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Experiencing pain and swelling on ankle and feet. Which specialist should I consult?

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General & Family Physician
Practicing since : 2001
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My mother - everyday, her ankle and feet swell up by evening and it causes her considerable pain.
She also suffers from weak knees.

She doesn't have any history of diabetes, high blood pressure or any cardiac issue. She had been diagnosed a couple of times with low She recently had a nodule development on her thyroid gland, which went away with needle aspiration. But her feet swelling has been there for quite sometime now, although the thyroid nodule is fairly new to the best of our knowledge.

I want to know a good doctor in Bangalore who can investigate this problem with swelling of ankle and feet thoroughly.
Sat, 11 May 2013 in Bones, Muscles and Joints
Answered by Dr. Michelle Gibson James 3 hours later
HI, thanks for using healthcare magic

Swelling that occurs in the feet and ankles by evenings is due to venous disease.

Our legs have two sets of venous systems which are connected to each other. There is the superficial system just below the skin and the deeper system which lies in the deeper tissues. The two are connected by pathways.

Within these venous pathways are valves that prevent the blood in the veins from flowing back, this is so the blood goes back to the heart.
As persons age, these valves do not work as well as they use to and instead of the blood heading back up to the heart it starts to pool in the veins in the legs.

When the legs are elevated the blood does not pool and goes back to the heart. This is the reason that in the morning the legs are not swollen because the legs would have been on the bed during the night, not hanging down and the blood could get back up.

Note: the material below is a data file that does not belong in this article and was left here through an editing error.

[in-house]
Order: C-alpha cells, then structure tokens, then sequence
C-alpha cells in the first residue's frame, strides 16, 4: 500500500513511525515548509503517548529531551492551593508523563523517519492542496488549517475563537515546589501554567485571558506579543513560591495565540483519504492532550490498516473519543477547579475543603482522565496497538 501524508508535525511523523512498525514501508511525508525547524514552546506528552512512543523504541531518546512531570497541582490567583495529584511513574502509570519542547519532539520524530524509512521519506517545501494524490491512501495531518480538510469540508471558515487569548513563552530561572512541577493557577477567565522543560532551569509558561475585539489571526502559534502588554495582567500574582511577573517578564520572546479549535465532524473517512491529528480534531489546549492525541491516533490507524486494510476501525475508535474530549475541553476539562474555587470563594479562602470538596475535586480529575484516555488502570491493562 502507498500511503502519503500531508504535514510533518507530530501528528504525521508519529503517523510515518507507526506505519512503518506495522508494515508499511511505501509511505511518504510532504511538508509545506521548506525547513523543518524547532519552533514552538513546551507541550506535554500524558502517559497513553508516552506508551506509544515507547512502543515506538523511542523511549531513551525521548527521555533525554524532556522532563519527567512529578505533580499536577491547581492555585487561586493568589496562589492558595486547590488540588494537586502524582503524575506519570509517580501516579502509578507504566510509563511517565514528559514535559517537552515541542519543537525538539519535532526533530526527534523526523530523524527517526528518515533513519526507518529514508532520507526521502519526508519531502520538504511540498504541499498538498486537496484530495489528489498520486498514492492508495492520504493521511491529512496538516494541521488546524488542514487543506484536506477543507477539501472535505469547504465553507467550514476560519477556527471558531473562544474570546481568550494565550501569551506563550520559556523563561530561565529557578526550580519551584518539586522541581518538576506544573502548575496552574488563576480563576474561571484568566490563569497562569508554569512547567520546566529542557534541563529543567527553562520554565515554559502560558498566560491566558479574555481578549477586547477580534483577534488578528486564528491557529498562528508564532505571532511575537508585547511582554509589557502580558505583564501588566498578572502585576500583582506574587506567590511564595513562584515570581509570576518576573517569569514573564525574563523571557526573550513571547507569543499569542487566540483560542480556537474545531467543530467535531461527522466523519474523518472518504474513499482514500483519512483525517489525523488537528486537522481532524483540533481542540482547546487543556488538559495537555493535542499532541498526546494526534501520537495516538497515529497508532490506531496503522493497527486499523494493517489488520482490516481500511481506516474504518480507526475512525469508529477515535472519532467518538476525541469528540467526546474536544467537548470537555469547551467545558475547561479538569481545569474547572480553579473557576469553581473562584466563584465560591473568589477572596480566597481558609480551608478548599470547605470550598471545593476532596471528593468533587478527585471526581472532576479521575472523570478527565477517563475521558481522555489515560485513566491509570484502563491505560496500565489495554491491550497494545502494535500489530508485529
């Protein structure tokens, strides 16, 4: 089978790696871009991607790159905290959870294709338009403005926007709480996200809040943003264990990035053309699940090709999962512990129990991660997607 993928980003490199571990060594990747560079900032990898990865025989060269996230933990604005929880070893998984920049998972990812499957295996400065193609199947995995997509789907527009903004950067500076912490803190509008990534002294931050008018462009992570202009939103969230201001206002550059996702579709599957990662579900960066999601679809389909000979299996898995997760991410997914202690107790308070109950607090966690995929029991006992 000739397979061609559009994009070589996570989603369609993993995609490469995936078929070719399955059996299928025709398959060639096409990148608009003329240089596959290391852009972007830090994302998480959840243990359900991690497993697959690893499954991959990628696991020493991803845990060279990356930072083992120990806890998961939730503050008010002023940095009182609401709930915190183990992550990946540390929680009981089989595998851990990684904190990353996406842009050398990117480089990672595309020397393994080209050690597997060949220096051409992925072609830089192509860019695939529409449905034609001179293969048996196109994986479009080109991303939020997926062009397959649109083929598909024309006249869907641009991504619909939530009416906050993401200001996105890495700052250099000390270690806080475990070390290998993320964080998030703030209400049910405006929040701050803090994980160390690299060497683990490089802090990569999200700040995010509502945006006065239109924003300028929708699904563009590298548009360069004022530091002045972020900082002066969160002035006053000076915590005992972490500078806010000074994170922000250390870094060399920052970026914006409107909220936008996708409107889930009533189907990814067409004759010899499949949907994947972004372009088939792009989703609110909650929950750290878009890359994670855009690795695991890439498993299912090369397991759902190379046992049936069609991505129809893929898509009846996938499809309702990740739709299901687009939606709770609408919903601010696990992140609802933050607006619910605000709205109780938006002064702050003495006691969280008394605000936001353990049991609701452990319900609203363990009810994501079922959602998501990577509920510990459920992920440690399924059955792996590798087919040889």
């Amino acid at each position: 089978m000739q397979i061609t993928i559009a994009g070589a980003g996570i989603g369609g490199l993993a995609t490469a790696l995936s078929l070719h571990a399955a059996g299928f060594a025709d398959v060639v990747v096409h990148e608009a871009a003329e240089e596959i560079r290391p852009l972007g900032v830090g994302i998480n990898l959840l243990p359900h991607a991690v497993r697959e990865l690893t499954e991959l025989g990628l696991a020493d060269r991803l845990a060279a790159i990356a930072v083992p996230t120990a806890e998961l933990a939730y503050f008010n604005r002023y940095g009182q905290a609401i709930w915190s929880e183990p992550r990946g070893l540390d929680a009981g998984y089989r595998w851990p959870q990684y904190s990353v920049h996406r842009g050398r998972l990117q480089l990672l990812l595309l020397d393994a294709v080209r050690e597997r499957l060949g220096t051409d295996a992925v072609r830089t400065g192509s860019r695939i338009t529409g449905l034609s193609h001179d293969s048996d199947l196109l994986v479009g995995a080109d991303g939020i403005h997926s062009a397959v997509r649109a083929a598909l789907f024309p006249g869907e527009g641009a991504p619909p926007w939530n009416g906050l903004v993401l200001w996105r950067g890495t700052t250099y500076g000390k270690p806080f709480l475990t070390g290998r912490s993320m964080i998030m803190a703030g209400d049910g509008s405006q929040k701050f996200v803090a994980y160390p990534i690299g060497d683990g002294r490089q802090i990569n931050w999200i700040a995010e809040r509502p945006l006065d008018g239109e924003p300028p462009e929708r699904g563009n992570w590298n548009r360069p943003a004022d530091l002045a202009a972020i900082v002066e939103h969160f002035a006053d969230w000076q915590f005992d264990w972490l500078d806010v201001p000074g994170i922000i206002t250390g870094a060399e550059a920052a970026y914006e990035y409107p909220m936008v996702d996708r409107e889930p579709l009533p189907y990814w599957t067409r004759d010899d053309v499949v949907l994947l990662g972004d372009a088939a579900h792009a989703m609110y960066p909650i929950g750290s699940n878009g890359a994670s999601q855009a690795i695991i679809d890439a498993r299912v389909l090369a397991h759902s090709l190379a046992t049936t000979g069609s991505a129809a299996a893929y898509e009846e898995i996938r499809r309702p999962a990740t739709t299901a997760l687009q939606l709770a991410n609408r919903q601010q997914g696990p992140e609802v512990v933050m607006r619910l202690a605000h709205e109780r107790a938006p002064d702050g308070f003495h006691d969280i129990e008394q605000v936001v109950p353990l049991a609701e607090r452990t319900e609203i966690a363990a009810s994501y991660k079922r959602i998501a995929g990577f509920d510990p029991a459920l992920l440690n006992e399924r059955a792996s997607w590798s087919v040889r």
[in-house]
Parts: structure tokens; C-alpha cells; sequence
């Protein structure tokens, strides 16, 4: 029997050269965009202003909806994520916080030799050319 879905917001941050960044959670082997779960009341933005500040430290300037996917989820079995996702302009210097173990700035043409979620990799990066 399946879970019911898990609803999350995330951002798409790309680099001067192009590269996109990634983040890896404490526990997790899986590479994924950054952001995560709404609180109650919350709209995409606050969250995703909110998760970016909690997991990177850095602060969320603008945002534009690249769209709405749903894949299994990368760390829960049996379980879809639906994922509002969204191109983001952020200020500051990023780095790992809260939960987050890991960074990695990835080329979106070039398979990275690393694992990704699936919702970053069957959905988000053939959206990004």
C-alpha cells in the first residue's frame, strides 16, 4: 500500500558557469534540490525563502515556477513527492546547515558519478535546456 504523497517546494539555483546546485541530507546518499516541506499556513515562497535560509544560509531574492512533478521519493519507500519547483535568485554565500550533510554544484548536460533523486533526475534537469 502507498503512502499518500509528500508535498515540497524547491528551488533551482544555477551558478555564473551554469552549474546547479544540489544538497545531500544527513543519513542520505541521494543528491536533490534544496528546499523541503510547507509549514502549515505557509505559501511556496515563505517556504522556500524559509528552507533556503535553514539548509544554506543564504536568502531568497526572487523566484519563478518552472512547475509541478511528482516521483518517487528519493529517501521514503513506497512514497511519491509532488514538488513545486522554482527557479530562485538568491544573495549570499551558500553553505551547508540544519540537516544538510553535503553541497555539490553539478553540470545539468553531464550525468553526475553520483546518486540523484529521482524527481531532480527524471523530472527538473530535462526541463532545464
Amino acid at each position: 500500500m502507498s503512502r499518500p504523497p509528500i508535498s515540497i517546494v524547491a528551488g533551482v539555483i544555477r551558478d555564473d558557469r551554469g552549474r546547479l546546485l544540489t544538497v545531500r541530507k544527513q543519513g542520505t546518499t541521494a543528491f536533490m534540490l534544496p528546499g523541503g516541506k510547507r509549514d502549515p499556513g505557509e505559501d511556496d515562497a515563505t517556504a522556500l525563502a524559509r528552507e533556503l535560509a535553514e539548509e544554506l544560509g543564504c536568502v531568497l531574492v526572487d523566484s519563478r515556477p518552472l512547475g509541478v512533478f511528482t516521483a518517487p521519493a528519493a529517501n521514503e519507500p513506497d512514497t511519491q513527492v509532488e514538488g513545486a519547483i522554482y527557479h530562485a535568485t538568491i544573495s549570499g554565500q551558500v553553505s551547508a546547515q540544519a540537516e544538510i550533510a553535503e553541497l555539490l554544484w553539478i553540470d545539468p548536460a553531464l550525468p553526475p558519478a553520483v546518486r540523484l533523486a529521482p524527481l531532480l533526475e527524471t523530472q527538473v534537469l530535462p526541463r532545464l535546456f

As your mother gets up and moves around during the day, the blood starts to pool in the legs.
She needs to take time during the day to prop her feet up so that the blood has a chance to go back up.
There are also stockings which are specifically designed for persons with venous disease. These can usually be purchased at local pharmacies or physical therapy institutions.

Venous disease can be managed by a general practitioner or a general surgeon.
If the venous disease is severe then a general surgeon can perform a procedure to bypass the affected veins.

There is a website called WWW.WWWW.WW which provides information on general surgeons in Bangalore.
Some names of general surgeons in Bangalore are: Dr L XXXXXXX Dr K Jaganmaya, Dr Rajeshkar, Dr XXXXXXX XXXXXXX

I hope this helps, feel free to ask any other questions
Above answer was peer-reviewed by
Follow-up: Experiencing pain and swelling on ankle and feet. Which specialist should I consult? 1 hour later
Thank you Doctor for the prompt reply.

From your reply, I understood that this is an age-related problem that needs to be managed unless it is severe enough to require surgery.

I have a follow up question:

Is this venous disease the only possibility or could there be any other possibility that I ought to rule out through a medical investigation?

I just want to make sure that it is not an endocrinal problem related to the thyroid lesion that I mentioned or something else that I can't think of, but you can. Although the overgrown nodule came to our attention recently, it could have been there all along in a minor form causing problems elsewhere in the body.

Thanks in advance.
Answered by Dr. Michelle Gibson James 53 minutes later
There are other causes of swelling of the lower limbs such as heart disease, liver disease, kidney disease or low levels of protein in the blood.

Usually in these cases there is a history suggesting one of these.

Heart failure can cause swelling of the lower limbs but there would normally be a history of chest pain, shortness of breath, palpitations.

Liver disease is also associated with this problem- there would be a history of alcohol use, previous abnormal liver tests, infections of the liver, jaundice, abnormal coloured stool or urine, abdominal pain

Kidney disease may also result in swelling but it is unusual for this occur if a persons does not have a history of diabetes, hypertension.

Thyroid disease does not usually result in swelling.

You can consider doing liver function tests, kidney blood tests to rule these out as causes.
AS mentioned sometimes low protein levels can result in swelling as well , this can also be assessed.

In most of these cases, the swelling is more persistent but you can assess these if you wish to make sure none of these conditions are involved.

Please feel free to ask any other questions
Above answer was peer-reviewed by
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